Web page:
By CHLOÉ FEDIO,
September 12, 2012
OTTAWA — The federal government’s desire to raise the profile of the War of 1812 has included historical re-enactments at Winterlude, an exhibit at the Canadian War Museum and a website available via mobile application — and by the end of the commemoration of the conflict’s bicentennial anniversary there will also be a permanent reminder on Parliament Hill.
The National Capital Commission and the Department of Canadian Heritage have put out a call to artists to design a new national monument to mark the pre-Confederation war, which lasted from 1812 to 1814.
The monument is expected to be unveiled in front of the East Block in 2014, said Sylvie Tilden, the NCC’s senior manager responsible for the project.
“Having commemorations in a capital city are such important symbols and they really help communicate an important chapter of our history. It’s a great opportunity, as well, to showcase Canadian artistic talent, especially in such a prominent location,” Tilden said.
The government has already spent $28 million to mark the anniversary, which was worked into Canada Day celebrations and merited a commemorative coin and stamp.
However, a recent poll conducted for National Defence showed that many Canadians’ knowledge about the conflict fought between British forces, colonial Canadian troops, First Nations and invading American armies is vague.
The call is open until Oct. 22 to any professional artist who is a citizen or permanent resident of Canada, according to the online “request for qualifications” form. Five finalists will be asked to present a design concept to a jury of professionals in March.
“The War of 1812 was a seminal event in the making of our great country,” says the online form. “This monument will be a national tribute to recognize the courage and bravery of those who served during the War of 1812 and who successfully defended their land in the fight for Canada.”
The government will pay for construction costs in addition to the $787,000 artists’ fee, Tilden said.
The announcement comes as the future of the Kandahar Airfield cenotaph in honour of those who died in Afghanistan remains uncertain.
The cenotaph, with the faces of slain soldiers and civilians etched on granite plaques, was disassembled and returned to Canada at the end of the Kandahar combat mission last fall and remains in storage in Ottawa.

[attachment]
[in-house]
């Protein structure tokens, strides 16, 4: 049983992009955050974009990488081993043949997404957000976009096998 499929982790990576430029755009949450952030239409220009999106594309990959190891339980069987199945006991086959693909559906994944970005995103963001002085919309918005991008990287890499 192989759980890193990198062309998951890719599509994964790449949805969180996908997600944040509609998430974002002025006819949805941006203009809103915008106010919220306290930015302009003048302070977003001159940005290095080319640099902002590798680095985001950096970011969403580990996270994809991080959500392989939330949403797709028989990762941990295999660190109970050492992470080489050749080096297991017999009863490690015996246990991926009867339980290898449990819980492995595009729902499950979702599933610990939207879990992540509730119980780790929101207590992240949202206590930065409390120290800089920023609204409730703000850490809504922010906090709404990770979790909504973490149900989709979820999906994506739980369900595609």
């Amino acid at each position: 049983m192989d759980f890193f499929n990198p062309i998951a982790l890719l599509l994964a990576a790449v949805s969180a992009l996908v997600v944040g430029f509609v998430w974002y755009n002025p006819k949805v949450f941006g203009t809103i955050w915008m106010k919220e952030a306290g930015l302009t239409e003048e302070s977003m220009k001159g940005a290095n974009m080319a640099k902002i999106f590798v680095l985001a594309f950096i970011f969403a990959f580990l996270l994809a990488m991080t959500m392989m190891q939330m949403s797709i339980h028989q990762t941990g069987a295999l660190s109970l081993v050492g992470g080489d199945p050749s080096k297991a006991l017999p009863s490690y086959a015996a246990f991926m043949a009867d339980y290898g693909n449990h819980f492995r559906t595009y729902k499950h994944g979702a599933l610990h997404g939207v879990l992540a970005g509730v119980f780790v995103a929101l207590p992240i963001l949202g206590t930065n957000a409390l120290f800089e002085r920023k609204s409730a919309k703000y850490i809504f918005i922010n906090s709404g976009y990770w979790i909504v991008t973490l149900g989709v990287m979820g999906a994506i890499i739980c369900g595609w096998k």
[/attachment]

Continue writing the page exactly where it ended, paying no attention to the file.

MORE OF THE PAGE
Michael Blais, the president of Canadian Veterans Advocacy, suggested the cenotaph should be prioritized over a memorial for the War of 1812.
“This monument is probably the most important monument in our modern history. This was created by those who were serving in Afghanistan at the time to honour the fallen,” Blais said.
“If we send our young kids to war, they should be treated with the same respect as were those that fought in every other battle. That monument should be in a place of honour.”
He suggested putting it in Confederation Square as part of the National War Memorial — or if it can’t withstand Ottawa’s harsh winters, perhaps the National War Museum.
The National War Memorial, dedicated in 1939, was originally designed to commemorate the fallen from the First World War. The dates of the Second World War and Korean War were later added to its granite sides.
Defence sources said an attempt by the military to have the dates of the Afghan conflict carved into the war memorial have been blocked by Veterans Affairs, which argued internally that recognizing Afghanistan would open the door to petitions from ex-Cold War soldiers and peacekeepers.
A spokesman for Veterans Affairs Minister Steven Blaney said no formal proposal to alter the memorial has been considered by the minister.
“Decisions such as this require ministerial approval, which in this case was never given,” said Niklaus Schwenker.
“These are not decisions which can be made at a staff level. We will always consider any proposal that we receive related to the commemoration of Canada’s heroes.”
Still, Blais said a memorial for the War of 1812 is long overdue.
“It only took them 200 years to get around to it,” Blais said. “We should embrace our history. The War of 1812 could arguably be called a defining moment in our history.”
He emphasized it’s only a good idea depending on cost.
“Let’s not put $10 million into this thing, by any means,” he said, adding that a national monument is preferable to “a vast expenditure of money on small cenotaphs across the nation.”
with files from The Canadian Press